In 2015, Bristol was the UK’s first European Green Capital. During the year, HEFCE’s Catalyst Fund backed an initiative between the University of Bristol and the University of the West of England Bristol to promote student involvement in green activities.
In cities and communities across the world, students form a significant, but often neglected part of the population. Seen as transient, they are easy for cities to ignore. Yet in Bristol they form nearly 10% of the population, offering vision and energy to the city. In a unique collaboration between the two universities in Bristol, student unions, the Bristol City Council and a network of over 800 local organisations, Green Capital: Student Capital was designed to unleash the power of Bristol’s students.
Green Capital: Student Capital initiated, promoted and celebrated student engagement with sustainability across the city region. Much of the work comprised novel initiatives co-created by students with community groups and SMEs such as:
- addressing the urgent problem of homelessness in the city
- working with non-governmental organisations (NGOs) to help write new business plans, based on which some have secured future funding
- helping produce new apps to widen awareness of parks and open spaces
- creating business analyses based on which firms have relocated to Bristol.
Green Capital: Student Capital linked students with wildlife conservation groups, local businesses, local community groups, local schools and colleges, student societies, charities and NGOs, healthcare providers and many more local organisations. By creating a vibrant network with community groups, public bodies and small and medium enterprises (SMEs), the first year of the project saw students giving over 125,000 hours of their time to sustainability volunteering, placements, internships, and projects. That amounts to over 72 years’ worth of work and over £1.2 million of economic contribution to the city.
Over 7,000 students took part in the first year and hundreds of students have been awarded the Green Capital Change Maker award for their work. This award was specially created for the project and recognises students’ passion and commitment to making a difference in their city.
To ensure that work can continue, both universities have established a joint SkillsBridge platform, which links the community and students. This enables students to find ways to help in the community, and enables the community to find students who are keen to help.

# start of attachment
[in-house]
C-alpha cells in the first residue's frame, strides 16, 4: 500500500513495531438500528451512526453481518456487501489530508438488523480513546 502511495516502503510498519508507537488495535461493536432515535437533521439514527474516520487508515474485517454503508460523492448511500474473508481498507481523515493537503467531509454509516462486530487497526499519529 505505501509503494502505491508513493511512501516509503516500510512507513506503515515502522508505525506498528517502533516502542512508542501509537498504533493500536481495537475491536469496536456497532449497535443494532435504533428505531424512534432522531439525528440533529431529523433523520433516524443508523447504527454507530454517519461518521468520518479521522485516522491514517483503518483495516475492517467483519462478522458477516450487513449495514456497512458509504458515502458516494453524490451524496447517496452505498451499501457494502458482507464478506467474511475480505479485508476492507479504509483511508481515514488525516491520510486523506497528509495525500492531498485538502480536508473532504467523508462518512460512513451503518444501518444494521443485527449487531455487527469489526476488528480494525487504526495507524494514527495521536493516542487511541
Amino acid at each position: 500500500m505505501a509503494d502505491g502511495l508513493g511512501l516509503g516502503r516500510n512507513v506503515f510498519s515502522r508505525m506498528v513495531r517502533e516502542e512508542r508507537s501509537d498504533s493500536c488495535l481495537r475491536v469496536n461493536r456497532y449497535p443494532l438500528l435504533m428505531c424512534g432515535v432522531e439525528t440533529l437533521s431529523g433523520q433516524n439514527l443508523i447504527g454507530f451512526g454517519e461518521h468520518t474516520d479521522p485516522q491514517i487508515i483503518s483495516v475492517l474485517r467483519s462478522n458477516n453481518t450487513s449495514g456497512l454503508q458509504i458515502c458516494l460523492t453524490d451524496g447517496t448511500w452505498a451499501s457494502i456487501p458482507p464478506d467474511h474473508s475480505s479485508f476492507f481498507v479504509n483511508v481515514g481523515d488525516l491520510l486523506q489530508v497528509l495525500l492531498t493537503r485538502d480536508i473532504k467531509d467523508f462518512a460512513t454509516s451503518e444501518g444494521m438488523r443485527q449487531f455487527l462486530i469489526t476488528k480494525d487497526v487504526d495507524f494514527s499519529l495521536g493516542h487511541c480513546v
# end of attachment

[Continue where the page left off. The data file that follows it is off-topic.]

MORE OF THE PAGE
Students themselves have been very positive about the impact upon them. They have learnt skills, gained practical experience and made new connections. It has enhanced the employability of participants and, through the application of their energy and knowledge to resolve sustainability challenges, it has created a community of student Change Makers who will carry forward the positive experiences into their future professional and private lives. It has contributed to change in Bristol and fostered new connections between residents and the universities. Equally importantly, the project has increased students’ sense of belonging, which contributes directly to their wellbeing. This has been particularly important to international students, who took part in disproportionately large numbers (41% of participants) and reported feeling that they belonged and had a much fuller understanding of Britain as they volunteered in communities across the city.
In November 2016, the project was awarded the UK and Ireland Green Gown for Student Engagement. In March 2017, the project won an International Green Gown award against competition from across the globe. The awards recognise exceptional sustainability initiatives in higher and further education institutions. The judges described the winning entry as a dynamic city-wide project with a direct impact on graduate employability.
Top 3 learnings
Working together is essentialThe two universities and two unions worked closely together, but in a much broader sense all partners were involved in the process of student engagement, from the external organisations and local authorities to the students themselves.
Ongoing engagement is crucial to a successful legacy.Bristol’s Green Capital 2015 year provided a fantastic opportunity to showcase the city’s sustainability credentials and to act as a catalyst for sustainability action. But we needed to create lasting change. Right from the outset, the project was designed with its legacy in mind – for Bristol and other cities.
Change is possible.Green Capital: Student Capital is testament to the success of the European Green Capital 2015 year, to the merit of the HEFCE Catalyst Fund and to the value of the student higher education community as a real force for practical change in our cities.
Read more about the award-winning work of Green Capital: Student Capital
This blog has been reproduced with kind permission from HEFCE. You can view the original blog on the HEFCE site.
This blog has been written by Professor Chris Willmore, Professor of Sustainability and Law, University of Bristol; Professor Jim Longhurst, Assistant Vice-Chancellor and Professor of Environmental Science, University of the West of England, Bristol; and Dr William Clayton,
Senior Lecturer in Human Geography, University of the West of England, Bristol.
|Professor Chris Willmore|
|Professor Jim Longhurst|
|Dr William Clayton|